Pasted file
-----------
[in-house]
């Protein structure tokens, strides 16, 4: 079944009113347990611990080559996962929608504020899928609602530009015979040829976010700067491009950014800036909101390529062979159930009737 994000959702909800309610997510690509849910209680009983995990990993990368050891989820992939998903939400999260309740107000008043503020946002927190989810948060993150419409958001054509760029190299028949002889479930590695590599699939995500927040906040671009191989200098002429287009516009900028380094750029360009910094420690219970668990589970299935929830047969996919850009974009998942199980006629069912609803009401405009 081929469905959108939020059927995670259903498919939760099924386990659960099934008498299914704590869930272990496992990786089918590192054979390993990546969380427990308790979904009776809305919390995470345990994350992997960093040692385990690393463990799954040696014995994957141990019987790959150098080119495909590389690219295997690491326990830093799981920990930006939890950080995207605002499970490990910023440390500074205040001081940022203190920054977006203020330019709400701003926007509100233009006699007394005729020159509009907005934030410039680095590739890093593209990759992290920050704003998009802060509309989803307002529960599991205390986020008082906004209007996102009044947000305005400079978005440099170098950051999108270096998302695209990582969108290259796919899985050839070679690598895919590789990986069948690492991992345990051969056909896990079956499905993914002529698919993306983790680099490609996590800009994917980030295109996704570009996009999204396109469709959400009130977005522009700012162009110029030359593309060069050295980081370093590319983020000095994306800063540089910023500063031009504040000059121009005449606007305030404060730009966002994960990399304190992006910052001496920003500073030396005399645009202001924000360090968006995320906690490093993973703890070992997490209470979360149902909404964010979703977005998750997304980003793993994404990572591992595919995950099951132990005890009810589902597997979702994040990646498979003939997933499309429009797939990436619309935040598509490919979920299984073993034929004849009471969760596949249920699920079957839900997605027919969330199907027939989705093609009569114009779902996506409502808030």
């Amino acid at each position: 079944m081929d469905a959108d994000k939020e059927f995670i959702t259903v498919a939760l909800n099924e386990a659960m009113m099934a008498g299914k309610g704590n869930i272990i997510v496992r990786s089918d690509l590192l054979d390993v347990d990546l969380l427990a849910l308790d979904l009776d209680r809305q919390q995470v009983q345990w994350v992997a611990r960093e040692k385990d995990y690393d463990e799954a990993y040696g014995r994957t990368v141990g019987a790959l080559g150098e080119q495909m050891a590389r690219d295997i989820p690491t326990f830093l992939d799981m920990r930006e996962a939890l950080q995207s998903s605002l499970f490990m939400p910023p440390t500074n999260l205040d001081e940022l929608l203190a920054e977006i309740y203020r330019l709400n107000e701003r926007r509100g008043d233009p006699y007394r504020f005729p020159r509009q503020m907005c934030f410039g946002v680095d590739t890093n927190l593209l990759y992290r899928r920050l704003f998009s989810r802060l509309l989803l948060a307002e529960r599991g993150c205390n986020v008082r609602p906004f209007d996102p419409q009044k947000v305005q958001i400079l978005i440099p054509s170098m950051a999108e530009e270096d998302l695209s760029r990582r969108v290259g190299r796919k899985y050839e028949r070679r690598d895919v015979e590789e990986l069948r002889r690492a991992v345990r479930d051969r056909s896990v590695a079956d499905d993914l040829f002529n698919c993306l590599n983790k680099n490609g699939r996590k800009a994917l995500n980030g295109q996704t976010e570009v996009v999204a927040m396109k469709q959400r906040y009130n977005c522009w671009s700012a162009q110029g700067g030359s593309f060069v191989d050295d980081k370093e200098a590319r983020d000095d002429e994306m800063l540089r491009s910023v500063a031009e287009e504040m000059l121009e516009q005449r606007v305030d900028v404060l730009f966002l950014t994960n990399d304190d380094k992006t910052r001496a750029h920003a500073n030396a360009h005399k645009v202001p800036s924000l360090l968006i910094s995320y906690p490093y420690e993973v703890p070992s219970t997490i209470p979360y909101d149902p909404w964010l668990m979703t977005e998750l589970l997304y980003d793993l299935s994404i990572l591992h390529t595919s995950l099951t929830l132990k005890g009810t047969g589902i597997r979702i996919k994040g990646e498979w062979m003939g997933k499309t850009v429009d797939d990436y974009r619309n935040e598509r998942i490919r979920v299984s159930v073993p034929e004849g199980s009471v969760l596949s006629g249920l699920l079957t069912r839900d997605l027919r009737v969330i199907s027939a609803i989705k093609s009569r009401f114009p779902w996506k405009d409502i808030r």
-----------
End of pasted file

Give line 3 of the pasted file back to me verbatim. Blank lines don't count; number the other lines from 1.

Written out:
């Amino acid at each position: 079944m081929d469905a959108d994000k939020e059927f995670i959702t259903v498919a939760l909800n099924e386990a659960m009113m099934a008498g299914k309610g704590n869930i272990i997510v496992r990786s089918d690509l590192l054979d390993v347990d990546l969380l427990a849910l308790d979904l009776d209680r809305q919390q995470v009983q345990w994350v992997a611990r960093e040692k385990d995990y690393d463990e799954a990993y040696g014995r994957t990368v141990g019987a790959l080559g150098e080119q495909m050891a590389r690219d295997i989820p690491t326990f830093l992939d799981m920990r930006e996962a939890l950080q995207s998903s605002l499970f490990m939400p910023p440390t500074n999260l205040d001081e940022l929608l203190a920054e977006i309740y203020r330019l709400n107000e701003r926007r509100g008043d233009p006699y007394r504020f005729p020159r509009q503020m907005c934030f410039g946002v680095d590739t890093n927190l593209l990759y992290r899928r920050l704003f998009s989810r802060l509309l989803l948060a307002e529960r599991g993150c205390n986020v008082r609602p906004f209007d996102p419409q009044k947000v305005q958001i400079l978005i440099p054509s170098m950051a999108e530009e270096d998302l695209s760029r990582r969108v290259g190299r796919k899985y050839e028949r070679r690598d895919v015979e590789e990986l069948r002889r690492a991992v345990r479930d051969r056909s896990v590695a079956d499905d993914l040829f002529n698919c993306l590599n983790k680099n490609g699939r996590k800009a994917l995500n980030g295109q996704t976010e570009v996009v999204a927040m396109k469709q959400r906040y009130n977005c522009w671009s700012a162009q110029g700067g030359s593309f060069v191989d050295d980081k370093e200098a590319r983020d000095d002429e994306m800063l540089r491009s910023v500063a031009e287009e504040m000059l121009e516009q005449r606007v305030d900028v404060l730009f966002l950014t994960n990399d304190d380094k992006t910052r001496a750029h920003a500073n030396a360009h005399k645009v202001p800036s924000l360090l968006i910094s995320y906690p490093y420690e993973v703890p070992s219970t997490i209470p979360y909101d149902p909404w964010l668990m979703t977005e998750l589970l997304y980003d793993l299935s994404i990572l591992h390529t595919s995950l099951t929830l132990k005890g009810t047969g589902i597997r979702i996919k994040g990646e498979w062979m003939g997933k499309t850009v429009d797939d990436y974009r619309n935040e598509r998942i490919r979920v299984s159930v073993p034929e004849g199980s009471v969760l596949s006629g249920l699920l079957t069912r839900d997605l027919r009737v969330i199907s027939a609803i989705k093609s009569r009401f114009p779902w996506k405009d409502i808030r």